Routine 1a)  (Delphi Table Open Routine)
----------------------------------------
procedure TForm1.OpenTable(MyTable: TTable);
begin
  { Set the error mode to ignore critical errors }
  SetErrorMode(SEM_FAILCRITICALERRORS);
  { Open the table and check if it was opened }
  MyTable.Open;
  if MyTable.Active = False then
  begin
    { Retry opening the table }
    MyTable.Open;
    { If an error happens again, raise an exception }
    if MyTable.Active = False then
      raise 
        EDatabaseError.Create('Error Opening table');
  end;
  { Set the error mode back to the default }
  SetErrorMode(0);
end;


Routine 1b)  (Delphi Table Close Routine)
-----------------------------------------
procedure TForm1.CloseTable(MyTable: TTable);
begin
  { Set the error mode to ignore critical errors }
  SetErrorMode(SEM_FAILCRITICALERRORS);
  { Close the table and check if it was closed }
  MyTable.Close;
  if MyTable.Active = True then
  begin
    { Retry closing the table }
    MyTable.Close;
    { If an error happens again, raise an exception }
    if MyTable.Active = True then
      raise 
        EDatabaseError.Create('Error Closing table');
  end;
  { Set the error mode back to the default }
  SetErrorMode(0);
end;


Routine 2a)  (C / C++ Table Open Routine)
-----------------------------------------
DbiResult OpenTable(hDBIDb hTmpDb, pCHAR szTblName,
               phDBICur phTmpCur)
{
   DBIResult   rslt;

   // Set the error mode to ignore critical errors
   SetErrorMode(SEM_FAILCRITICALERRORS);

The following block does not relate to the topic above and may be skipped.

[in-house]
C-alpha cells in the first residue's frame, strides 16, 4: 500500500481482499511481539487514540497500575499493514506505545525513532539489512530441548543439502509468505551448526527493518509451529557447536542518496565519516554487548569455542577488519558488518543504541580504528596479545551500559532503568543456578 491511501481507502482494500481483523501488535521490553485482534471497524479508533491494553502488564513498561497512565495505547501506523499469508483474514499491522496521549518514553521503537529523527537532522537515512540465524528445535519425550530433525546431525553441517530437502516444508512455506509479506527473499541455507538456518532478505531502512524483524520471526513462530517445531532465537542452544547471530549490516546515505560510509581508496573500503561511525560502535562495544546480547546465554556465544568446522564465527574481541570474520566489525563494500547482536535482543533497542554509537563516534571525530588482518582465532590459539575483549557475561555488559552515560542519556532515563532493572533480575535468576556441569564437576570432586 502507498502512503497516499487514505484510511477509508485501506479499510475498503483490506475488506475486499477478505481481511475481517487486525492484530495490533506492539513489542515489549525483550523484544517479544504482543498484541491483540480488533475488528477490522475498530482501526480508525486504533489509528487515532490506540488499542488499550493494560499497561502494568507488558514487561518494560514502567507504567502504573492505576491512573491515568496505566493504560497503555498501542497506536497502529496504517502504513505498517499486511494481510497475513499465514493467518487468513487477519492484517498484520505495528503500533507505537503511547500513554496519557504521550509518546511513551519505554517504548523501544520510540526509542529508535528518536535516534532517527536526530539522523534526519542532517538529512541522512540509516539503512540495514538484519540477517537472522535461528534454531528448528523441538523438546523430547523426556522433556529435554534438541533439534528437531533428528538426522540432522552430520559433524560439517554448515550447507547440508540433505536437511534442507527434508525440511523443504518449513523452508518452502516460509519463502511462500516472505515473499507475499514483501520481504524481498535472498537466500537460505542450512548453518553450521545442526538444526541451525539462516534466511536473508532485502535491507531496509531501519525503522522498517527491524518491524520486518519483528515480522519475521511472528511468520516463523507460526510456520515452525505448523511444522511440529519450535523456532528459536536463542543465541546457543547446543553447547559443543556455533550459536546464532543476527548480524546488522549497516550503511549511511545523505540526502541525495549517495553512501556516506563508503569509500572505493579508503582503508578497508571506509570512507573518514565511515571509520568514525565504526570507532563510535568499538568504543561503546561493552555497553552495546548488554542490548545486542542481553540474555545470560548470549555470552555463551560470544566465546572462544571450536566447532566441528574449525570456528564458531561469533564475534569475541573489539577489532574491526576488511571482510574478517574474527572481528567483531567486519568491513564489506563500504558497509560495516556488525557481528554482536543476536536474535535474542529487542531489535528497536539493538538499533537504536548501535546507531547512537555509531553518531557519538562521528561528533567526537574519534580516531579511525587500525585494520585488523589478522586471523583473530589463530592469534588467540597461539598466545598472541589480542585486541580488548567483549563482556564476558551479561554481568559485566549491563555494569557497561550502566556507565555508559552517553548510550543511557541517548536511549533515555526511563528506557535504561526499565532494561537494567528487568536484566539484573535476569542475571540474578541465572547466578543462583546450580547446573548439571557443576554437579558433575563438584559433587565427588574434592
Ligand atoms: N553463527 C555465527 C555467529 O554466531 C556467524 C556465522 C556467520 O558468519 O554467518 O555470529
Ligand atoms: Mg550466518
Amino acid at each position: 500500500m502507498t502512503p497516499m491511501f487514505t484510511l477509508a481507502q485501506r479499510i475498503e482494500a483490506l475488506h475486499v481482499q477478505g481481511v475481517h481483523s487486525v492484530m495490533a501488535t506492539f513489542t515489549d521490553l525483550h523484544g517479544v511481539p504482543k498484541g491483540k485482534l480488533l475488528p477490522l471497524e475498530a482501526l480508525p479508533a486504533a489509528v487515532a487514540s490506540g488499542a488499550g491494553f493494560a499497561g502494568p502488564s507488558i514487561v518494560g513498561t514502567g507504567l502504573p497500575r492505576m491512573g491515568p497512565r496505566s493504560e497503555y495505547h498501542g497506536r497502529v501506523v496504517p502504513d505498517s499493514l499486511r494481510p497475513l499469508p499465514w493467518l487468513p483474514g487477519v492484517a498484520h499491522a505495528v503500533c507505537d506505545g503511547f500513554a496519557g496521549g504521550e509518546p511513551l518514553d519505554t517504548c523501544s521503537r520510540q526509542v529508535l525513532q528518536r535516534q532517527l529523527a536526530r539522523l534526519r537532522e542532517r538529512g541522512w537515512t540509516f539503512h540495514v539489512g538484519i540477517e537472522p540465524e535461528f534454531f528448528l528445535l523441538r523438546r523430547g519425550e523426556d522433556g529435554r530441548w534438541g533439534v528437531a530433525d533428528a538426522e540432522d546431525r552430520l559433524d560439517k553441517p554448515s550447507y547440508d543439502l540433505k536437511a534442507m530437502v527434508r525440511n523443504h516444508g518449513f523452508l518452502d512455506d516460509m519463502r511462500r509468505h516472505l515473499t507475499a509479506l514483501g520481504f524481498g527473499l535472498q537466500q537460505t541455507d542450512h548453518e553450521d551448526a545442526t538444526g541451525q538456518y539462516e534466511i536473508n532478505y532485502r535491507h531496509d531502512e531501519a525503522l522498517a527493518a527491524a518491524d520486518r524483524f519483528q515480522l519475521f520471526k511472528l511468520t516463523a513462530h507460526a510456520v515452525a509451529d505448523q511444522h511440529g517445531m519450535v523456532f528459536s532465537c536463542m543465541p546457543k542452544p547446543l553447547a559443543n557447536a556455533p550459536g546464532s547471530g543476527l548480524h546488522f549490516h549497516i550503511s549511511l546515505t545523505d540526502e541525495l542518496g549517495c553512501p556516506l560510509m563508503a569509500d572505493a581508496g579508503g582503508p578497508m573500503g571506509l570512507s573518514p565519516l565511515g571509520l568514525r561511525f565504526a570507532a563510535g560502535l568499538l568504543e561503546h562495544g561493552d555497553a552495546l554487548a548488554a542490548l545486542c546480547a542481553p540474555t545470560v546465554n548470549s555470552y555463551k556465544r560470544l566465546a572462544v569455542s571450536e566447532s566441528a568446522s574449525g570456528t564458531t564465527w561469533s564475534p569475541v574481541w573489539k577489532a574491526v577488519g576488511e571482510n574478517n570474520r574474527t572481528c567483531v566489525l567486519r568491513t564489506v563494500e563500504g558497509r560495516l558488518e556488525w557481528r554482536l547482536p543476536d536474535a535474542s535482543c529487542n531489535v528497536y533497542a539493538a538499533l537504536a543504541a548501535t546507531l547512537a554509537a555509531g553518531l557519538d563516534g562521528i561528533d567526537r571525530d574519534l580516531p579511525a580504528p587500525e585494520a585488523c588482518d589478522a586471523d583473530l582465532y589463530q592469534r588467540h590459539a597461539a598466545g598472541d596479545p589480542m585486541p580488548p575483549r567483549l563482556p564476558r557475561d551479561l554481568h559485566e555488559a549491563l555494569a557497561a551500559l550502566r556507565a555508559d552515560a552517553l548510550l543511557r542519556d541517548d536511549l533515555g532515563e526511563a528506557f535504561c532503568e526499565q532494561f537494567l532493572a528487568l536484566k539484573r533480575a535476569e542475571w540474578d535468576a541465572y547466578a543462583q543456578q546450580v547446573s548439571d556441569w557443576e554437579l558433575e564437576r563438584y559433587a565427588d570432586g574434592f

// Open the table and check if it was opened
   rslt = DbiOpenTable(hTmpDb, szTblName, NULL, 
      NULL, NULL, NULL, dbiREADWRITE, dbiOPENSHARED, 
      xltFIELD, FALSE, NULL, phTmpCur);
   if (rslt != DBIERR_NONE)

      // Retry opening the table
      rslt = DbiOpenTable(hTmpDb, szTblName, NULL, 
         NULL, NULL, NULL, dbiREADWRITE, dbiOPENSHARED, 
         xltFIELD, FALSE, NULL, phTmpCur);

   // Set the error mode back to the default
   SetErrorMode(0);
   return rslt;
}


Routine 2b) (C / C++ Table Open Routine)
----------------------------------------
DBIResult CloseTable(phDBICur phTmpCur)
{
   DBIResult   rslt;

   // Set the error mode to ignore critical errors
   SetErrorMode(SEM_FAILCRITICALERRORS);

   // Close the table and check if it was closed
   rslt = DbiCloseCursor(phTmpCur);
   if (rslt != DBIERR_NONE)

      // Retry closing the table
      rslt = DbiCloseCursor(phTmpCur);

   // Set the error mode back to the default
   SetErrorMode(0);
   return rslt;
}


Reference:


7/15/98 3:24:24 PM